Friday, 9 July 2010

Digital radio switchover: talk is cheap, action will never happen

Politics is the art of flip-flop policymaking (and justifying it convincingly). This is evident in the new UK government’s first statement about DAB radio and digital radio switchover, published this week. What is its new policy? Well, there is no new policy. The Conservatives are simply continuing the previous Labour government’s ill-advised determination to foist digital radio switchover on an increasingly resistant public. A critic might even be so bold as to say of new Secretary of State for Culture, Media & Sport, Jeremy Hunt:

“The Government have ducked sorting out digital radio switchover…. They are giving Ministers the power to switch over in 2015, yes, but without taking any of the difficult measures necessary to make it practical or possible.”

But wait! In fact, these were the words of Jeremy Hunt himself, in April 2010, criticising his predecessor, Ben Bradshaw, during the previous Labour government. Now that the boot is on the Right foot, Hunt seems to have simply dusted off the Labour policy he had previously lambasted, crossed out Bradshaw’s name and written in his own instead.

In his same speech to the House of Commons, Hunt had been scathing about the digital radio switchover clause in the Digital Economy Bill:

“I think that clause is so weak that it is virtually meaningless, as it gives the Secretary of State the power to mandate switchover in 2015 but the Government have not taken the difficult steps that would have made that possible, such as ensuring that the car industry installs digital radios as standard [….] and that there is proper reception on all roads and highways. As a result, a lot of people are very concerned that 110 million analogue radios will have to be junked in 2015.”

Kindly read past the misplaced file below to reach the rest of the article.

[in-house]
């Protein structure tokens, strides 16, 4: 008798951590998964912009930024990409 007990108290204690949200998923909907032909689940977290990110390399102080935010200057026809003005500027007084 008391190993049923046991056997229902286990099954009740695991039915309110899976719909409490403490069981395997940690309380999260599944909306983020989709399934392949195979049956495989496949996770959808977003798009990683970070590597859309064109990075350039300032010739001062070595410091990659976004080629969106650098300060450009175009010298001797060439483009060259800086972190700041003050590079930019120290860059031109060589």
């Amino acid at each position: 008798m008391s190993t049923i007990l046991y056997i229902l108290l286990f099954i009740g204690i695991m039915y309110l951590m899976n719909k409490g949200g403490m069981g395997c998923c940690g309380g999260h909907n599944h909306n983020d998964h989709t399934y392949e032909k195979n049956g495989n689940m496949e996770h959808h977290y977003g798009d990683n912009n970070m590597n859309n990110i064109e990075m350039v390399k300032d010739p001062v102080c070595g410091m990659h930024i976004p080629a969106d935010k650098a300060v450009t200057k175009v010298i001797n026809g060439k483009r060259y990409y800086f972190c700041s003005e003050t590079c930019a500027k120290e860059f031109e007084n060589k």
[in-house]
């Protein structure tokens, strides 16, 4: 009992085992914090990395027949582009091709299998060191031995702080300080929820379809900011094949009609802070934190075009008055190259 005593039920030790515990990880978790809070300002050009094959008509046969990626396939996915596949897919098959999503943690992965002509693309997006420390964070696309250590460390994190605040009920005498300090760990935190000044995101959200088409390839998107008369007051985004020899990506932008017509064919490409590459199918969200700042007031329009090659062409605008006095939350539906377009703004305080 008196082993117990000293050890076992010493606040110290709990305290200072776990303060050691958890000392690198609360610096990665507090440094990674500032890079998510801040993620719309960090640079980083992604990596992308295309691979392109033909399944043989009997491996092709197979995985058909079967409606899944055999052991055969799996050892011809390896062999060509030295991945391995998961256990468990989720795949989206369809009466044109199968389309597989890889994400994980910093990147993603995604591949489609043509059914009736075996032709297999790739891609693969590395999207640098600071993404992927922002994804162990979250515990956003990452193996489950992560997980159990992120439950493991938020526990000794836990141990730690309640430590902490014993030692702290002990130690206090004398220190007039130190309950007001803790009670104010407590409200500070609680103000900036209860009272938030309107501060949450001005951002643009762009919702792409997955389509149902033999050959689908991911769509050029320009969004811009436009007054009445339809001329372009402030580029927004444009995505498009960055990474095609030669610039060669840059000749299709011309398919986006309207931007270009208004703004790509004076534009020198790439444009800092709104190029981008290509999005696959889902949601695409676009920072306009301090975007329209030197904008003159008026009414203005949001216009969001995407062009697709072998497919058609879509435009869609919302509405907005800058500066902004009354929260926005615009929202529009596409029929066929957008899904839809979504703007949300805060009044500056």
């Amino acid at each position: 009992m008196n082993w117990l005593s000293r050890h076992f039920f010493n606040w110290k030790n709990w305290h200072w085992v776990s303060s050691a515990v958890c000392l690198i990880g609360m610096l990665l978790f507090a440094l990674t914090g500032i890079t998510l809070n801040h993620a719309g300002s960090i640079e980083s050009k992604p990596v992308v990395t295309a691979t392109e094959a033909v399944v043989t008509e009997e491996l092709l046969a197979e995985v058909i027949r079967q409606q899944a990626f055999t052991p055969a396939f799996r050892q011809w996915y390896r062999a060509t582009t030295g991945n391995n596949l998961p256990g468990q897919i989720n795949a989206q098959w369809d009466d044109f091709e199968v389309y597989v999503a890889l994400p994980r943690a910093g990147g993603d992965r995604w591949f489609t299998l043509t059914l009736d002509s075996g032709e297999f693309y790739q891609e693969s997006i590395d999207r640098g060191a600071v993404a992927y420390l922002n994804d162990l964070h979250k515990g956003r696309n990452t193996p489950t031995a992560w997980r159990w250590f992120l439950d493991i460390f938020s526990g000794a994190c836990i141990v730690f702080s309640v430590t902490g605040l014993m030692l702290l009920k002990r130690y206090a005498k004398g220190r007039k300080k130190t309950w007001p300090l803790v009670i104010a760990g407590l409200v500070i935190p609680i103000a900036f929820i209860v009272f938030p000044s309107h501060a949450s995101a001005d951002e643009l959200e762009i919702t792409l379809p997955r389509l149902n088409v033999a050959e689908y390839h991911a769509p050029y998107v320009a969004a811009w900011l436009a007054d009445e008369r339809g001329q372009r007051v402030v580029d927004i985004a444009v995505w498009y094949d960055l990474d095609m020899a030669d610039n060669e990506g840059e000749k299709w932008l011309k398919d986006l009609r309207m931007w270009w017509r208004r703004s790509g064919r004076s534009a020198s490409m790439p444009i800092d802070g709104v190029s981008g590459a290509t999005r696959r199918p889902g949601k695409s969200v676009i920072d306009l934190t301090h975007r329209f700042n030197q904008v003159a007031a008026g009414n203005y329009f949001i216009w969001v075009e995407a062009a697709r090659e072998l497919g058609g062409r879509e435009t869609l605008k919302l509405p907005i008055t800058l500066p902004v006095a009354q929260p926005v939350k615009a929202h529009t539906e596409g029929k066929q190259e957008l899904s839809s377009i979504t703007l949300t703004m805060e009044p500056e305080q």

That was ‘opposition’ Hunt then. Three months later, ‘government’ Hunt appears to see nothing problematic with the digital radio switchover clause. Indeed, the new government has committed itself to exactly the same fantastical strategy for DAB radio as the old government:

• digital radio listening will somehow reach 50% of the total by 2012
• someone somewhere will pay to upgrade the DAB transmission system to render it as robust as FM
• someone somewhere will launch lots of fab new digital radio stations
• consumers will somehow be persuaded to replace all six or more of their household’s radios with new DAB ones
• analogue radio transmitters will somehow be switched off in 2015
• all cars will somehow be fitted with DAB radios by 2015
• mobile phones and portable devices will somehow all suddenly include DAB, rather than FM, radio receivers.

All these objectives always had been, and still are, pure fantasy. None, and I literally mean ‘none’, of the available evidence and data demonstrate that these things will happen. Definitely not by 2012, certainly not by 2015, and probably never.

A year ago, Hunt was very clear in marking out his party’s strategy for digital radio as more realistic than the ruling Labour government’s:

“I think the most important thing is not something the government can do, but something the industry can do is, which is to develop new services on digital platforms that actually mean there is a real consumer benefit to DAB. At the moment, the benefits are marginal. I mean, there are some benefits in terms of quality, but your batteries get used up a lot more quickly, the reception is a lot more flaky, and a lot of the things that make digital switchover attractive on TV don’t apply to radio in the same way. So I think the industry needs to do a lot more to make it in consumers’ interests to have that switchover…..

We have also got to think about consumer anger. Consumers are people that the radio sector needs. It’s going through a very tough patch. We don’t want to switch off listeners by suddenly saying that we are not going to – that we are going to force you to have a new radio, and there’s a real danger, if we do that, that they might start listening to their iPods and their CD players instead. … At the moment, we seem to be getting into this mindset where we want to force it on the public, even though the public can’t really see what the benefits are.”